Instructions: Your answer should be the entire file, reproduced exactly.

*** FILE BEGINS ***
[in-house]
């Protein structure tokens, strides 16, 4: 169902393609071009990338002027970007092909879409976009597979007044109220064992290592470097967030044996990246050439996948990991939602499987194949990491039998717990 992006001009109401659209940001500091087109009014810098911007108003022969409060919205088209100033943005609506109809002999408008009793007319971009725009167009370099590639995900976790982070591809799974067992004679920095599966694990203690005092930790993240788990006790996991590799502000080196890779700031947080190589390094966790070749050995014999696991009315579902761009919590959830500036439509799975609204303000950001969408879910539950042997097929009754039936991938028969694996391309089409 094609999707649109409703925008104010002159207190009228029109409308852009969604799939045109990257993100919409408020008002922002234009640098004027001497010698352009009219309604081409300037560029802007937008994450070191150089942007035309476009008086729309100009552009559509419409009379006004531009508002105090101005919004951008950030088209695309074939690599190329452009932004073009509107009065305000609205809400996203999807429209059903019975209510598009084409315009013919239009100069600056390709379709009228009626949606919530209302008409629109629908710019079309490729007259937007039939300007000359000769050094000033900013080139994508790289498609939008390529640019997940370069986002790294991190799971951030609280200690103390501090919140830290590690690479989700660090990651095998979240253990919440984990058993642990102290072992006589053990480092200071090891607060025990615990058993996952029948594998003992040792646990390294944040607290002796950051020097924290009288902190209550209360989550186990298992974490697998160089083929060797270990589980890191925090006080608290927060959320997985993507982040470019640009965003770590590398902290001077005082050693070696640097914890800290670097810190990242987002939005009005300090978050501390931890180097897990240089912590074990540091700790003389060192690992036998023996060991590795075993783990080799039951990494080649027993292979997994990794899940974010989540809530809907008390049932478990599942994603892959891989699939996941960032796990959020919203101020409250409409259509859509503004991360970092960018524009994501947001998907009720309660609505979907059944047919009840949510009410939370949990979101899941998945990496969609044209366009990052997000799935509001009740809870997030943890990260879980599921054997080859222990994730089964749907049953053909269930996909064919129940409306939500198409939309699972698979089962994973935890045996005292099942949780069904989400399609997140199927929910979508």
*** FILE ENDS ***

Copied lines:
[in-house]
């Protein structure tokens, strides 16, 4: 169902393609071009990338002027970007092909879409976009597979007044109220064992290592470097967030044996990246050439996948990991939602499987194949990491039998717990 992006001009109401659209940001500091087109009014810098911007108003022969409060919205088209100033943005609506109809002999408008009793007319971009725009167009370099590639995900976790982070591809799974067992004679920095599966694990203690005092930790993240788990006790996991590799502000080196890779700031947080190589390094966790070749050995014999696991009315579902761009919590959830500036439509799975609204303000950001969408879910539950042997097929009754039936991938028969694996391309089409 094609999707649109409703925008104010002159207190009228029109409308852009969604799939045109990257993100919409408020008002922002234009640098004027001497010698352009009219309604081409300037560029802007937008994450070191150089942007035309476009008086729309100009552009559509419409009379006004531009508002105090101005919004951008950030088209695309074939690599190329452009932004073009509107009065305000609205809400996203999807429209059903019975209510598009084409315009013919239009100069600056390709379709009228009626949606919530209302008409629109629908710019079309490729007259937007039939300007000359000769050094000033900013080139994508790289498609939008390529640019997940370069986002790294991190799971951030609280200690103390501090919140830290590690690479989700660090990651095998979240253990919440984990058993642990102290072992006589053990480092200071090891607060025990615990058993996952029948594998003992040792646990390294944040607290002796950051020097924290009288902190209550209360989550186990298992974490697998160089083929060797270990589980890191925090006080608290927060959320997985993507982040470019640009965003770590590398902290001077005082050693070696640097914890800290670097810190990242987002939005009005300090978050501390931890180097897990240089912590074990540091700790003389060192690992036998023996060991590795075993783990080799039951990494080649027993292979997994990794899940974010989540809530809907008390049932478990599942994603892959891989699939996941960032796990959020919203101020409250409409259509859509503004991360970092960018524009994501947001998907009720309660609505979907059944047919009840949510009410939370949990979101899941998945990496969609044209366009990052997000799935509001009740809870997030943890990260879980599921054997080859222990994730089964749907049953053909269930996909064919129940409306939500198409939309699972698979089962994973935890045996005292099942949780069904989400399609997140199927929910979508």